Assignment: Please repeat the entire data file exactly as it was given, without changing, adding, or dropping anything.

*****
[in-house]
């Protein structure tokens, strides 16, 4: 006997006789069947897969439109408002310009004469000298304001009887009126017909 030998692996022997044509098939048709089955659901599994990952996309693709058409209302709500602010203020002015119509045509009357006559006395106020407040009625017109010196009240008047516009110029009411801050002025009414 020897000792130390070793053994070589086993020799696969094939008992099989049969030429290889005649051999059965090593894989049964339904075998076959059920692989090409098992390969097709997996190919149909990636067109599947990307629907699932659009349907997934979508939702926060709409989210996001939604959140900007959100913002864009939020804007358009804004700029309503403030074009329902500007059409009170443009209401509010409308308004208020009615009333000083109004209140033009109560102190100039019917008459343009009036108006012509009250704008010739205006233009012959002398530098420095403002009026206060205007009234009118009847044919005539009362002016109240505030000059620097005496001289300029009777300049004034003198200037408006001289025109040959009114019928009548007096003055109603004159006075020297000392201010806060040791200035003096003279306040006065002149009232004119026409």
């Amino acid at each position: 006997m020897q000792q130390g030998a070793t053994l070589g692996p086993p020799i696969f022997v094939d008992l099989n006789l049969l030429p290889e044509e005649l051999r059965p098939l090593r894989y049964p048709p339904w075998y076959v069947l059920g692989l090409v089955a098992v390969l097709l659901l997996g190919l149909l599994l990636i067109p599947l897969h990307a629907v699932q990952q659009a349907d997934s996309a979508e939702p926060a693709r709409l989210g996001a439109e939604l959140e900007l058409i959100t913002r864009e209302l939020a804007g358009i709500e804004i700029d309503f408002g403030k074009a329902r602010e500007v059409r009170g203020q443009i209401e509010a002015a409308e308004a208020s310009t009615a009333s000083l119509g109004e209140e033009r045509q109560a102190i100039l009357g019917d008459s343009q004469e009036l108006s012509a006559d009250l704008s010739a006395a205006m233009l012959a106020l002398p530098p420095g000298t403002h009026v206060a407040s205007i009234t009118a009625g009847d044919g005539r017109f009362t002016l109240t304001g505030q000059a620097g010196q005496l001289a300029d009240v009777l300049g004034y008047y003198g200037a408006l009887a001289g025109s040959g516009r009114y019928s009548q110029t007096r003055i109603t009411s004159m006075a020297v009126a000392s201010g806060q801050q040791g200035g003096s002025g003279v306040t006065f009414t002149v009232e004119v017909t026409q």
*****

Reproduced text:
[in-house]
């Protein structure tokens, strides 16, 4: 006997006789069947897969439109408002310009004469000298304001009887009126017909 030998692996022997044509098939048709089955659901599994990952996309693709058409209302709500602010203020002015119509045509009357006559006395106020407040009625017109010196009240008047516009110029009411801050002025009414 020897000792130390070793053994070589086993020799696969094939008992099989049969030429290889005649051999059965090593894989049964339904075998076959059920692989090409098992390969097709997996190919149909990636067109599947990307629907699932659009349907997934979508939702926060709409989210996001939604959140900007959100913002864009939020804007358009804004700029309503403030074009329902500007059409009170443009209401509010409308308004208020009615009333000083109004209140033009109560102190100039019917008459343009009036108006012509009250704008010739205006233009012959002398530098420095403002009026206060205007009234009118009847044919005539009362002016109240505030000059620097005496001289300029009777300049004034003198200037408006001289025109040959009114019928009548007096003055109603004159006075020297000392201010806060040791200035003096003279306040006065002149009232004119026409």
């Amino acid at each position: 006997m020897q000792q130390g030998a070793t053994l070589g692996p086993p020799i696969f022997v094939d008992l099989n006789l049969l030429p290889e044509e005649l051999r059965p098939l090593r894989y049964p048709p339904w075998y076959v069947l059920g692989l090409v089955a098992v390969l097709l659901l997996g190919l149909l599994l990636i067109p599947l897969h990307a629907v699932q990952q659009a349907d997934s996309a979508e939702p926060a693709r709409l989210g996001a439109e939604l959140e900007l058409i959100t913002r864009e209302l939020a804007g358009i709500e804004i700029d309503f408002g403030k074009a329902r602010e500007v059409r009170g203020q443009i209401e509010a002015a409308e308004a208020s310009t009615a009333s000083l119509g109004e209140e033009r045509q109560a102190i100039l009357g019917d008459s343009q004469e009036l108006s012509a006559d009250l704008s010739a006395a205006m233009l012959a106020l002398p530098p420095g000298t403002h009026v206060a407040s205007i009234t009118a009625g009847d044919g005539r017109f009362t002016l109240t304001g505030q000059a620097g010196q005496l001289a300029d009240v009777l300049g004034y008047y003198g200037a408006l009887a001289g025109s040959g516009r009114y019928s009548q110029t007096r003055i109603t009411s004159m006075a020297v009126a000392s201010g806060q801050q040791g200035g003096s002025g003279v306040t006065f009414t002149v009232e004119v017909t026409q």